To IoT or not to IoT, that’s the question


The 5th edition of the biggest IoT congress in the world took place at the end of October, at the Fira in Barcelona. Visiting this congress was a first for me (a big thanks Cisco for inviting me) and boy did I misjudged what I expected to see there! I got blown away by the sheer amount of solutions presented. And there you have it: solutions. Because that’s the key word for any IoT deployment. It all starts with requiring a solution for a problem, challenge or idea.

Use case
Guess what. IoT is getting pretty mature. There are loads of sensors, applications, end-to-end IoT solutions and companies available solving very specific problems. Unfortunately, that’s not the way how it’s going to work. Well, it could of course, if you happen to have the exact same problem that such an end-to-end solution seems to solve. But that’s usually not the case. Your environment is most likely not that standard, making an off the shelve solution pretty much useless. I’m not saying such providers shouldn’t be considered at all. But before you make a choice, consider the use case you have. Better yet, think about the deployment of IoT as a complete solution that starts with a very well defined use case. Before anything else, go for the so called low hanging fruit. Make ‘things’ visible. Get insights and work from there. Just getting statistics from data you didn’t even know was there is valuable by itself. Visualizing actual data makes it all a bit more real and tangible. Getting the use case clear helps defining the strategy in reaching the goals of implementing an IoT solution.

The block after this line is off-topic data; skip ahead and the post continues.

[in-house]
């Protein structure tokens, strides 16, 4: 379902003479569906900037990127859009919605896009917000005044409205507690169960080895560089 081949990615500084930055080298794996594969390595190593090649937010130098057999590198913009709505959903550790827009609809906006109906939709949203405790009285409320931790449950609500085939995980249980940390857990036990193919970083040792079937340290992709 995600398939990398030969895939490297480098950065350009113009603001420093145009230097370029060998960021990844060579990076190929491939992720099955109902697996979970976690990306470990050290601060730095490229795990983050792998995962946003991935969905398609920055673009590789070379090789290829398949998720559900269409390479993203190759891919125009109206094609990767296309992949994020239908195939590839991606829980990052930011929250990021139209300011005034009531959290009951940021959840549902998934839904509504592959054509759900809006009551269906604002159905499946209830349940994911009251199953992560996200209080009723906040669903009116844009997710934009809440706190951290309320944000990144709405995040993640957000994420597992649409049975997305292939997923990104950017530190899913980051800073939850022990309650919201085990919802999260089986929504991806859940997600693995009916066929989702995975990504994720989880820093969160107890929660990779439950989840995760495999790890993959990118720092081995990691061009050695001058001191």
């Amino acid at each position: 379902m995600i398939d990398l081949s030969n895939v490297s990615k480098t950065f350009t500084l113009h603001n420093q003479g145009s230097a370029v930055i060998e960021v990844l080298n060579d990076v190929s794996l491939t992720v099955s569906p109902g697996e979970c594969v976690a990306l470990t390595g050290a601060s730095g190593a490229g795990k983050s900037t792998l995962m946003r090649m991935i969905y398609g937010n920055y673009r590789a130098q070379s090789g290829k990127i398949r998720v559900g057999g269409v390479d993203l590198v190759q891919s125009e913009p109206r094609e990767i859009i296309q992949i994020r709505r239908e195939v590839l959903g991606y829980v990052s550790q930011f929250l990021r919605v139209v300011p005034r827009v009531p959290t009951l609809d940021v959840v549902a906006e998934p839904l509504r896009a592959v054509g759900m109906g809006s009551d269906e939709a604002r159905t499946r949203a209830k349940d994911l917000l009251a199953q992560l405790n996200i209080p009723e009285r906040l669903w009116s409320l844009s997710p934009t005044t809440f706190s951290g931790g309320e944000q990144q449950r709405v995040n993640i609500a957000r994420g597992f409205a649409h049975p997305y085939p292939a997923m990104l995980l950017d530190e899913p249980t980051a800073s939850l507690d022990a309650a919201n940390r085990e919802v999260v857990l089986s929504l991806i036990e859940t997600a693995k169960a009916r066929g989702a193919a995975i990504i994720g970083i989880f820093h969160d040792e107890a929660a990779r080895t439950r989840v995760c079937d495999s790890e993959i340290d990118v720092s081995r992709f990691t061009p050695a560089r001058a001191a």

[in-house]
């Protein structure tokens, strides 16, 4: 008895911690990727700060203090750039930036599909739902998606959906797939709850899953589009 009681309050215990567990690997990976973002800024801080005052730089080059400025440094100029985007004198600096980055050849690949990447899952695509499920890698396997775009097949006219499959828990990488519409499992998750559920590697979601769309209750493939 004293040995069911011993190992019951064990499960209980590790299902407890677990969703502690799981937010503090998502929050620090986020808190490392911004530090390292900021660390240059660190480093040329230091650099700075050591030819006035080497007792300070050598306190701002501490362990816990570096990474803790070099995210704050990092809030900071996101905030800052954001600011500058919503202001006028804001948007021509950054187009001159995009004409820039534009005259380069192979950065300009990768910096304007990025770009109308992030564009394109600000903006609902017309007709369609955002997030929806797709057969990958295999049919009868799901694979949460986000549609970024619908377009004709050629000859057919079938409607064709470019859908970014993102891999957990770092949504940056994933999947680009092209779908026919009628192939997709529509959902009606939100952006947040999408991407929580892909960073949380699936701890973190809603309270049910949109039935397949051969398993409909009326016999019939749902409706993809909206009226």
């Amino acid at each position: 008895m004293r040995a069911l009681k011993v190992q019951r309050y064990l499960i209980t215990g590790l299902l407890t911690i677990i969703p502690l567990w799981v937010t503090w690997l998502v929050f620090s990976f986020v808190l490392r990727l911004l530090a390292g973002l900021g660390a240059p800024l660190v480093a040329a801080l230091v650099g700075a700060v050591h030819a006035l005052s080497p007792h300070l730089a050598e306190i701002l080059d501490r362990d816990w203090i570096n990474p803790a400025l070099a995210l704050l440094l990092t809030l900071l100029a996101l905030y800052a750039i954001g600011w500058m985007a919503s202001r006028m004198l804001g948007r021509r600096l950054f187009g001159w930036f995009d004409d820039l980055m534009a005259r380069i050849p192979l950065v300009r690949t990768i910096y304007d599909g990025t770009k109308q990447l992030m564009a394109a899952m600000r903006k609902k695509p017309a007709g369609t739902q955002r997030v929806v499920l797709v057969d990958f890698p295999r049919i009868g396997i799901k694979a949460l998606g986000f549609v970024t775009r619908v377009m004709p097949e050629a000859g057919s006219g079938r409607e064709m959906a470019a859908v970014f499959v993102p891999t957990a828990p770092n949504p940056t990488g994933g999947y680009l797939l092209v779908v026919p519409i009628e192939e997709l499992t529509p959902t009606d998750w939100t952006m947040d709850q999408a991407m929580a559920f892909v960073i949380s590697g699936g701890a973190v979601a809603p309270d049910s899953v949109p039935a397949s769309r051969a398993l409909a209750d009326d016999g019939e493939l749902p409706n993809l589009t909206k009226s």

OT and IT
Let me be honest here. I’m an old school network engineer and a newbie when it comes to IoT. I’m learning stuff like Profinet, Modbus, MQTT, REP and a whole lot of other things I didn’t know about. However, I do have a long history in networking and started when dialup lines and serial interfaces where the best you could get. Next to that I’ve done a lot of Wi-Fi installations, closely working with the end users (that is: real people!). And that actually helps a great dealgo away as it gives me the unique position to look at things from both the networking and the operational side of an organization. I had my share of Wi-Fi based asset management deployments and learned first hand what it means to work with the people outside of IT. These are the most important people to talk to when working on an operational solution. Because it’s on the factory floor, the hospital ward, the warehouse, etc. where the actual pain points can be discovered. Those are the places you need to visit and talk to the people working there on a daily bases. And most importantly, remember that any IoT solution you are thinking of implementing will have to be adopted by the people on the work floor so getting them involved and enthusiastic about it will make all the difference. If you make it a ‘drop in and walk away’ solution, you can expect it to fail.